Posted by: Patrick Allen Foster | December 9, 2014

Tuesday Art Blogging: Blue Horses

Marc, Franz - Blue Horse I - Google Art Project

Franz Marc, Blue Horse I, 1911.

Marc was born in Munich in 1880. In his twenties, he spent time studying in Paris, where he developed a “strong affinity” for the work of Vincent van Gogh (Wikipedia’s words).

Franz Marc 029a

Franz Marc, The Tower of Blue Horses, 1913.

Marc enlisted in the German Army as a cavalryman in 1914. Two years later, during the Battle of Verdun, a shell splinter struck him in the head, killing him instantly. He was 36.

In the comments to this post, Anderson draws our attention to Eric Carle’s The Artist Who Painted a Blue Horse, which looks like it might make a good Christmas gift for preschoolers.

Franz Marc 005

Franz Marc, The Large Blue Horses, 1911.

Image Source: Wikimedia Commons.

Posted by: Patrick Allen Foster | December 9, 2014

The Torture Report

The Executive Summary of the Report on CIA Torture, commissioned by the Senate Select Committee on Intelligence, is here (PDF, 525 pages).

Andrew Sullivan and Glenn Greenwald have both been live-blogging reactions to the report’s contents throughout the day.

At Reason, Scott Shackford has some highlights. So does Tim Cushing at TechDirt (and see also this post).

Dan Froomkin has a list of caveats to bear in mind while reading the Report (e.g., the CIA redacted portions; the investigation “was extremely narrow in its focus”; torture “was hardly limited to the CIA”; etc.).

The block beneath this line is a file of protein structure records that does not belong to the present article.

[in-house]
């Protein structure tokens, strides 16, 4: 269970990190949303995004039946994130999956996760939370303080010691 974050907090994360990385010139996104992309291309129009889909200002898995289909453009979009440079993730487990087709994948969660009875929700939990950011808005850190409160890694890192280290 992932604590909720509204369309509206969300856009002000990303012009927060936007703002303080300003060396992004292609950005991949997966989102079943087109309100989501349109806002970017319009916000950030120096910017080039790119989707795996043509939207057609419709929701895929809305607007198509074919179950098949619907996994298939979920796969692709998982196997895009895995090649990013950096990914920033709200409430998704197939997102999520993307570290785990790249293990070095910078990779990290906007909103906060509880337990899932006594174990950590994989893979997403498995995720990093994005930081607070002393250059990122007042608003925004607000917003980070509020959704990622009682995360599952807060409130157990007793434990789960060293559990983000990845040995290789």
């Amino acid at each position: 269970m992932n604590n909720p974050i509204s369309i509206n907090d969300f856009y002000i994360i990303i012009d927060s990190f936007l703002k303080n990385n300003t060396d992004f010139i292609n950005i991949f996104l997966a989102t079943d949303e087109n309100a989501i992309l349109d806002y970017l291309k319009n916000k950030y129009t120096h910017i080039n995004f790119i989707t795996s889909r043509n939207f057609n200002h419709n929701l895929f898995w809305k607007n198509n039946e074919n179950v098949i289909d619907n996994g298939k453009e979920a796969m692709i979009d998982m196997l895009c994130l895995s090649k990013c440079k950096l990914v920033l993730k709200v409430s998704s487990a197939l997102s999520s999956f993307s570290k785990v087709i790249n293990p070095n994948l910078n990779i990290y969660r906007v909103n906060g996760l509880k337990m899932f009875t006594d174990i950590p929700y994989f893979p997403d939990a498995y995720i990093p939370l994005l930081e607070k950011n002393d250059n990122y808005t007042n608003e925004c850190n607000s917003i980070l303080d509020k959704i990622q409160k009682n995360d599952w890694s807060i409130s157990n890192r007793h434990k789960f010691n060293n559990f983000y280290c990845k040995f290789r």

Meanwhile, Dan Drezner skewers the argument that releasing this report endangers US forces in the field or American national security more broadly.

Writing at The American Conservative, Daniel Larison echoes Drezner and makes some additional good points. (H/T: Thus Blogged Anderson.)

Posted by: Paul A. Forsyth | December 6, 2014

Saint Nicholas


December 6 is traditionally the feast day, in the Western churches, of Saint Nicholas, Bishop of Myra.

Image Source: Wikimedia Commons.

Posted by: Paul A. Forsyth | December 6, 2014

College Football and Bowl Speculation

1. Living in Knoxville, I am surrounded by a fair amount of SEC bias, most especially during college football season. So, I thought it was worth noting that, last Saturday, four SEC teams played four ACC teams, and in all four games, the ACC team won (i.e., Clemson beat South Carolina, Florida State beat Florida, Louisville beat Kentucky, and Georgia Tech beat Georgia).

2. Andrea Adelson: “ACC delivers message to SEC”:

There is fact. And there is spin. And there are those who want to discredit facts with spin.

Fact: The ACC went 4-0 against the SEC on Saturday, the first time in 14 years it swept its conference rivals.

Spin: But it was against the miserable SEC East.

Fact: The ACC has more wins against Power 5 teams in 2014 than any other Power 5 conference, including four against teams ranked in the top 10 when they played.